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Joseph E. Stiglitz INET Berlin, April 13, 2012 IS MERCANTILISM DOOMED TO FAIL? China, Germany, and Japan and the Exhaustion of Debtor Countries.

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Presentation on theme: "Joseph E. Stiglitz INET Berlin, April 13, 2012 IS MERCANTILISM DOOMED TO FAIL? China, Germany, and Japan and the Exhaustion of Debtor Countries."— Presentation transcript:

1 Joseph E. Stiglitz INET Berlin, April 13, 2012 IS MERCANTILISM DOOMED TO FAIL? China, Germany, and Japan and the Exhaustion of Debtor Countries

2  Sum of global exports equals sum of global imports  Implying that a country that increases net exports can only do so if some other country increases net imports  In a global general equilibrium, if some country pursues policies that persistently lead to net exports, then there must be some other country (countries) that have net imports BASIC TRADE IDENTITY

3 1.It may be difficult to finance (cumulatively high levels of foreign indebtedness relative to GDP)  Especially if trade deficit arises from imported consumption goods 2.High levels of net imports weaken aggregate demand  To sustain full employment, governments may have to run a fiscal deficit  But that leads over time to high levels of national debts  Trade deficits can thus cause fiscal deficits (confirmed using Granger causality for at least one of G-7 countries)  Converse of standard “story” of fiscal deficits causing trade deficits COUNTRIES WITH PERSISTENT TRADE DEFICITS HAVE TWO PROBLEMS

4  Trade deficits are like hot potatoes  Countries have learned the lesson—risks of persistent trade deficits  But if one country takes action to limit its trade deficit, if surplus countries persist in their surpluses, some other country must face an increased trade deficit CONSEQUENCE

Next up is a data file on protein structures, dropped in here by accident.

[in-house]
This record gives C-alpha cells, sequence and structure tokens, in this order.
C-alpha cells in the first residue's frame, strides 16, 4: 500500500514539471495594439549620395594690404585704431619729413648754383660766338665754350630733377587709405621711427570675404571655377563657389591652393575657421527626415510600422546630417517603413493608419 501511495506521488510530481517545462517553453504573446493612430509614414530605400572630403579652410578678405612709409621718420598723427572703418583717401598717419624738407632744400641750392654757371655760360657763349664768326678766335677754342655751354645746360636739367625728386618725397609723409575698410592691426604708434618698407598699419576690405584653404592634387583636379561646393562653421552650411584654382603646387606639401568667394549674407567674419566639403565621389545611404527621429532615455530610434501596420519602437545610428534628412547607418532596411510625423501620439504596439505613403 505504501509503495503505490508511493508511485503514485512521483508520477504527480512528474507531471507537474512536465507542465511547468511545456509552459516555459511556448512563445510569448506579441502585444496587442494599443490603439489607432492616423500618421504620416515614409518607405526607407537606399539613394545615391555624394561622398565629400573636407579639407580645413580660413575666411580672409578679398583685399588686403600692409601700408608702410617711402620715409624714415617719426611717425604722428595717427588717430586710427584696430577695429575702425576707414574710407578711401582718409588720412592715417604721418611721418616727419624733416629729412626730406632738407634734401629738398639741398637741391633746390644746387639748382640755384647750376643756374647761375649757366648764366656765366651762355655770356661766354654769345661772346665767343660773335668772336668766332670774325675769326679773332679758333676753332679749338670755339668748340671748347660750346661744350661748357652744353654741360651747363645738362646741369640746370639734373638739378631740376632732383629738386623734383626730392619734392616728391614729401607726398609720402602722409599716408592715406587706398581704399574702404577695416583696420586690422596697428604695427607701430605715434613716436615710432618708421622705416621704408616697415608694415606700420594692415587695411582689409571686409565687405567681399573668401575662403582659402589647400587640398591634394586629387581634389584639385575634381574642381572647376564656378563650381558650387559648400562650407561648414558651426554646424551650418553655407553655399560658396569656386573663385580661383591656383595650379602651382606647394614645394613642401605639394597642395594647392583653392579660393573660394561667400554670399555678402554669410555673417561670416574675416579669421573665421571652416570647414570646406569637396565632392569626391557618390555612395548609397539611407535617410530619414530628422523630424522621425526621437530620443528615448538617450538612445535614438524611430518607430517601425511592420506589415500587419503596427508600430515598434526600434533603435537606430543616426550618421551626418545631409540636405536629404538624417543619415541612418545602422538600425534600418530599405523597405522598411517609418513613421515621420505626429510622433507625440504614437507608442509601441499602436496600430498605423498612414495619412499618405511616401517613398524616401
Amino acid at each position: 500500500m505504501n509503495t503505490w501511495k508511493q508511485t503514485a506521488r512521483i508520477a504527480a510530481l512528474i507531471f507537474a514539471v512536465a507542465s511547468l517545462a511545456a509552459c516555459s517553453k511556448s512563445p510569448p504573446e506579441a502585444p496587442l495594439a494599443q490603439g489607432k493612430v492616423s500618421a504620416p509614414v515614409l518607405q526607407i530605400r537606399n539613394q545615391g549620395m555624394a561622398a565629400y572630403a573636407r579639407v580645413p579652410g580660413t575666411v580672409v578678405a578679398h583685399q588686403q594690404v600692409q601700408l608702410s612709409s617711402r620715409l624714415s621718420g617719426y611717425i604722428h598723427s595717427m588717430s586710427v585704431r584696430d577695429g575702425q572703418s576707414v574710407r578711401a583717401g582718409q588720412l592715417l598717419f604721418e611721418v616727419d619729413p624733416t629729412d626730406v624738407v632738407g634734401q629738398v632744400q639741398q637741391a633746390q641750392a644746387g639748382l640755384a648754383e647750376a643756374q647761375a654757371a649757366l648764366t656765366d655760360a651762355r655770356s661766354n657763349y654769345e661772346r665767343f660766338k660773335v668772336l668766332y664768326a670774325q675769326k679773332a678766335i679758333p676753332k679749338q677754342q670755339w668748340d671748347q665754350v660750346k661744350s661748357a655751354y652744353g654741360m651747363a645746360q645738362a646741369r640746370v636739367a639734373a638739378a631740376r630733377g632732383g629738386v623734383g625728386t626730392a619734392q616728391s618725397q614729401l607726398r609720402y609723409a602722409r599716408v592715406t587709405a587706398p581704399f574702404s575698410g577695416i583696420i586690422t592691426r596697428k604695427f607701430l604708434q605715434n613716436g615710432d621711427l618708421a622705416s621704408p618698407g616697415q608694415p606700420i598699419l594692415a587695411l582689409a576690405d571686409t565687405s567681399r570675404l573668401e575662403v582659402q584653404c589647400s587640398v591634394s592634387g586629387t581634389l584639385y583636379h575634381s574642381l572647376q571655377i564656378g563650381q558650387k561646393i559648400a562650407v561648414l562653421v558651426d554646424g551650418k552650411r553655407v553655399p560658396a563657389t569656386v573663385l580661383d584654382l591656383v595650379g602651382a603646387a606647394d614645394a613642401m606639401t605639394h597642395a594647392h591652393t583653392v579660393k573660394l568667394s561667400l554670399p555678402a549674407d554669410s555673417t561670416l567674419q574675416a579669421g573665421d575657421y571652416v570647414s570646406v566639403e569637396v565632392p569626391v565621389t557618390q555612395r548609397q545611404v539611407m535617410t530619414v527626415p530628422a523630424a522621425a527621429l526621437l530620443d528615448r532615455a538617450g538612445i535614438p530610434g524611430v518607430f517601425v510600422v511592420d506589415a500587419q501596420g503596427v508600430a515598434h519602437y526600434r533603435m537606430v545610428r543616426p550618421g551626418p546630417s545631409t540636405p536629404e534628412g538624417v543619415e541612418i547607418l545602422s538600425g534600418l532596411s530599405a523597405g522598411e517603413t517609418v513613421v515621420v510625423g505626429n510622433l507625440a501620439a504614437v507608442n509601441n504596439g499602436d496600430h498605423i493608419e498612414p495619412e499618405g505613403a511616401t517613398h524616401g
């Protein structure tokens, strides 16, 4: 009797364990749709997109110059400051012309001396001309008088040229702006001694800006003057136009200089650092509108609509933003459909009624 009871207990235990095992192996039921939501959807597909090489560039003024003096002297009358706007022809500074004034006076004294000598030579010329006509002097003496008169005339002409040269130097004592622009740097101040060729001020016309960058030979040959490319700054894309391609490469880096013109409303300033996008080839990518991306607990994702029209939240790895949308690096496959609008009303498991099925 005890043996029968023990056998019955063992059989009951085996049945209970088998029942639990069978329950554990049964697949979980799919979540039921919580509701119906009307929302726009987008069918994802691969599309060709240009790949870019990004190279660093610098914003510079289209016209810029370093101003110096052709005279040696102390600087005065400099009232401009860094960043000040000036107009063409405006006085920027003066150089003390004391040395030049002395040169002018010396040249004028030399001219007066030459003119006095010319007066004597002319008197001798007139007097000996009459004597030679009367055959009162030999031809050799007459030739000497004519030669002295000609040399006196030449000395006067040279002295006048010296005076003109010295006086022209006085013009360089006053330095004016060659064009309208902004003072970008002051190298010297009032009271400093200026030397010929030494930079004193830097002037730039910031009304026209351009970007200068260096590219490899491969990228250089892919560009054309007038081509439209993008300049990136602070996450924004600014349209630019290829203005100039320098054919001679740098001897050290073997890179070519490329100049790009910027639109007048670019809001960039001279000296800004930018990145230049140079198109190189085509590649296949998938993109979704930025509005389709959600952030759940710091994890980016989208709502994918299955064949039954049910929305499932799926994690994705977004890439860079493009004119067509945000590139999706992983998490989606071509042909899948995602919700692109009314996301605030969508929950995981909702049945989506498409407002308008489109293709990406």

5  US has become, to a large extent, “deficit of last resort”  As other countries take actions to reduce trade deficit, if surplus countries maintain policies to sustain surplus, then the US deficit essentially equals the sum of the surpluses  But this situation is not sustainable DEFICIT OF LAST RESORT

6  Adjust exchange rate  But responses may be slow  And other countries may take countervailing actions  Not a real possibility for members of euro zone  They’ve joined the US as part of the deficit of last resort  Internal devaluation not effective substitute  Especially in the presence of euro-denominated debts  If it were, gold standard would not have posed a problem for adjustment in the Great Depression  More generally, exchange rates determined by capital flows as much as by trade, and in a world of unfettered capital flows, managing exchange rates may be difficult  Though preventing appreciation (an overvalued exchange rate) is easier than preventing depreciation (an undervalued exchange rate) WHAT CAN (TRADE) DEFICIT COUNTRIES DO?

7  Reduce income  Lowering imports  And, with supply side responses, increasing exports  Huge social and economic cost

8  Buffett proposal  Need “chit” to import  Earned by exporting  Chits marketed  Ensures no trade deficit  Equivalent to having a multiple exchange rate (capital and trade account)  But this “forces” either some other country to have an increased deficit, or surplus countries to eliminate surplus NON-MARKET ADJUSTMENT MECHANISMS

9  Policies of one country have effects on others  Surplus countries lower global aggregate demand  And impose costs on all other countries  And on systemic stability of the system  Which is why Keynes argued for a tax on surplus countries MACROECONOMIC EXTERNALITIES